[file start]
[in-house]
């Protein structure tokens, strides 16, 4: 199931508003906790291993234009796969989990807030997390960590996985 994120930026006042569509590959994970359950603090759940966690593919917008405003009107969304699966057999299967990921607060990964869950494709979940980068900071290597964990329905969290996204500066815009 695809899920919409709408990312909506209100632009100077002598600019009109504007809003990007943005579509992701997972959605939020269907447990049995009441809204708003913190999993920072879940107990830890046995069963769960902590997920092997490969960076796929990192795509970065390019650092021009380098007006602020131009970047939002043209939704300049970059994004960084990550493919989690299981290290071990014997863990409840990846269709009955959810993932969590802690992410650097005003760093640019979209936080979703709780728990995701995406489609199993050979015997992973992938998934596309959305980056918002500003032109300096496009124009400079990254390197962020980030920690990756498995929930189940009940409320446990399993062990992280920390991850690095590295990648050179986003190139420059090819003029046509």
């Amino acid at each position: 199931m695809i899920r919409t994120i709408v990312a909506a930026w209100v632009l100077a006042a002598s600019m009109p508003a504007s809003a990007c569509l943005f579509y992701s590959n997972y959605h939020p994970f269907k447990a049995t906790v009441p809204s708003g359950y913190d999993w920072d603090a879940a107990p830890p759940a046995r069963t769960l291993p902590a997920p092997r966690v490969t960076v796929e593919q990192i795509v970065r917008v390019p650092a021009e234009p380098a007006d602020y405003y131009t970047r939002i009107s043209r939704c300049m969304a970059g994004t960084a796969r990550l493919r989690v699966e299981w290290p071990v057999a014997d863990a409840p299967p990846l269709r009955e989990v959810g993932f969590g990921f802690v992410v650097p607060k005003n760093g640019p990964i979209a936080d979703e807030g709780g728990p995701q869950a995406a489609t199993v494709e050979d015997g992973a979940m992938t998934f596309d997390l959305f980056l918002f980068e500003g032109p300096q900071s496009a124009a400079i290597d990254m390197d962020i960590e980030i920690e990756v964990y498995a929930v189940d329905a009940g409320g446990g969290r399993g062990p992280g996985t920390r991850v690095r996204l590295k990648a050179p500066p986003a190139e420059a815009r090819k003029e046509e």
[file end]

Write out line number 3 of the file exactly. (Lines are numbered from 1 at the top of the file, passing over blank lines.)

């Amino acid at each position: 199931m695809i899920r919409t994120i709408v990312a909506a930026w209100v632009l100077a006042a002598s600019m009109p508003a504007s809003a990007c569509l943005f579509y992701s590959n997972y959605h939020p994970f269907k447990a049995t906790v009441p809204s708003g359950y913190d999993w920072d603090a879940a107990p830890p759940a046995r069963t769960l291993p902590a997920p092997r966690v490969t960076v796929e593919q990192i795509v970065r917008v390019p650092a021009e234009p380098a007006d602020y405003y131009t970047r939002i009107s043209r939704c300049m969304a970059g994004t960084a796969r990550l493919r989690v699966e299981w290290p071990v057999a014997d863990a409840p299967p990846l269709r009955e989990v959810g993932f969590g990921f802690v992410v650097p607060k005003n760093g640019p990964i979209a936080d979703e807030g709780g728990p995701q869950a995406a489609t199993v494709e050979d015997g992973a979940m992938t998934f596309d997390l959305f980056l918002f980068e500003g032109p300096q900071s496009a124009a400079i290597d990254m390197d962020i960590e980030i920690e990756v964990y498995a929930v189940d329905a009940g409320g446990g969290r399993g062990p992280g996985t920390r991850v690095r996204l590295k990648a050179p500066p986003a190139e420059a815009r090819k003029e046509e």